New things may be ready in the lab but not on the shelf nor price competitive for a long time yet, besides we all have to buy new TV’s first and that’s coming on fast, I predict HD TV’s as the Number 1 Xmas present this year.
    And a booming business in recycling the millions upon millions of old ones looming at the gates of city dumps, and far more illegal dump sites, nation wide.

  32. LOL

    I’m sure as hell not going to start downloading things I purchase.
    I want to be sure I have all my data correct on an original disc.
    Sure there might be some misprints or whatever, but I don’t really trust downloads that much.
    If not an optical disc, I will sure want to have some object I actually buy that exists in my hands and not just some software I download and…

    OK, I was going to say, for how would I save or backup the software?
    Most of you would say “Just burn it!”, but for the ones who would agree the ODD would disappear, you kinda contradict yourself then…

    I feel a lot better right here with my piles of original game- and music-discs.

  33. Why won’t AOL die!? I’ll tell you. I have a friend who uses AOL and just doesn’t want to change. I’ve been after her for years and years, every time she has to format due to a conflict and death of software, I say, “DO NOT REINSTALL THE AOL!!!”. Her answer? “But I’m used to it and I like it!”. Thus AOL lives on ๐Ÿ™

    I even had a friend before AOL went broadband who paid for AOL and paid separately for broadband. What does this tell you of the AOL user?

  34. I find the parallel port to still be useful in buisness equipment, and other situations. Address a parallel, it stays, move a cable, it stays, move a usb cable…. oops address gone, machine down, production down…. terminated.

    I like a ps2 keyboard and mouse for similar reasons. I find performance in gaming situations far better than either the usb counterparts.

    And as for getting rid of VGA? come on, isn’t that kinda like getting rid of the wife cause the neighbor lady’s got a larger rack?

  35. The notion of the CD/DVD being replaced by downloads and flash devices makes sense, but this last aspect is kind of ironic, isn’t it? I mean, if you look at game consoles, we moved from cartridges to CDs then DVDs and recently BDs because optical meant more storage at lower prices. But isn’t a thumb drive a 2nd generation cartridge? In other words, now that the old technology managed to catch up, we’re posed to move in the opposite direction. Plus รƒยงa change…

  36. I love the LPT port I agree I have an old Apple Laser printer from the 80’s era and still does perfect print outs. I don’t even look back on dial with DSL and wirelles gateway gate modem. I love the VGA display, I even got an LCD TV and hooked up My main pc to it and wow nice pitchure. On the side I have repairing and upgrading pentium II on up for dirt cheap for kids. Let’s keep the older hard ware alive. Vista seem to dislike the older hard ware. There ought to be a fix for that.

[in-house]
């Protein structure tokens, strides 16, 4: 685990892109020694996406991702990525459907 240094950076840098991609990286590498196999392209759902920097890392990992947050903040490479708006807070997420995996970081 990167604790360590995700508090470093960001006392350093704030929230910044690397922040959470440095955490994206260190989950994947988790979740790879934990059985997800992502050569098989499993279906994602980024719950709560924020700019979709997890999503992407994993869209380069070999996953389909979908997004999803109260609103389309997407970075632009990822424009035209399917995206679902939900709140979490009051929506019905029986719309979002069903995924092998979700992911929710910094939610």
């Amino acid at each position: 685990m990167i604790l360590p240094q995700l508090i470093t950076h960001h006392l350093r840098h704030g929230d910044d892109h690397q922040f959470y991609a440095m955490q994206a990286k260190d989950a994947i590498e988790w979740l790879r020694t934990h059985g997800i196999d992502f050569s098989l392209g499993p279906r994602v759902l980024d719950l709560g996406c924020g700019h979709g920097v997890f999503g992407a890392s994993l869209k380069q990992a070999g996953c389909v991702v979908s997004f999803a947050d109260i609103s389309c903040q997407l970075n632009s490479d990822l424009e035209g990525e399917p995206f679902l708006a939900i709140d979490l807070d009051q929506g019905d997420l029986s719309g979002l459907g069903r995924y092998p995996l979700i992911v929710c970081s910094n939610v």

Thanks for the info.

  37. hey Nick, you hit it right with the Firewire. this chengrob author is way off.
    There’s a concrete reason why all the major camera/vid manufacturers adopted Firewire(400) as standard, -It transfers large amounts of data faster/better than USB 2.0 ever could, period!
    Now Firewire 800 has been out for a while and is waiting for more industry to adopt this standard, @ transfer rates of 800 MB/s,it is again far better than the stated 600 MB/s of USB 3.0 .
    In this article there also seems to be an omission of the hard drives ultimate obsolescence… bring on full flash memory storage, I can’t wait for the ultimate price drop.

  38. Jon,
    Haven’t you ever heard of web-based desktop faxing? I haven’t had a fax machine in years and I don’t need a modem either. I sell the service, but this is not an ad…google the subject and you’ll find plenty of places to provide you with up-to-date fax services.

  39. Just as Nick stated, USB 3.0 should have 10 times the speed of 2.0, meaning it should transfer at 600 MB/s, and not 600 GB/s…although 600 GB/s would be very nice ๐Ÿ™‚

  40. I hope the Modem port doesn’t disappear. I still use it for FAXs. Seems my computer takes up enough space without adding a FAX machine to my desk. Don’t use it often, but it certainly is very handy when I need to send or receive a FAX.

  41. You are probably right about the parallel port, but I hope it stays around for a while. I still use my Epson Action Laser 1500 printer. I bought it in 1993 and it still makes the cleaner and neater copies than my best inkjet. Whenever I need ‘special’ printing, I use my old laser. It’s the best!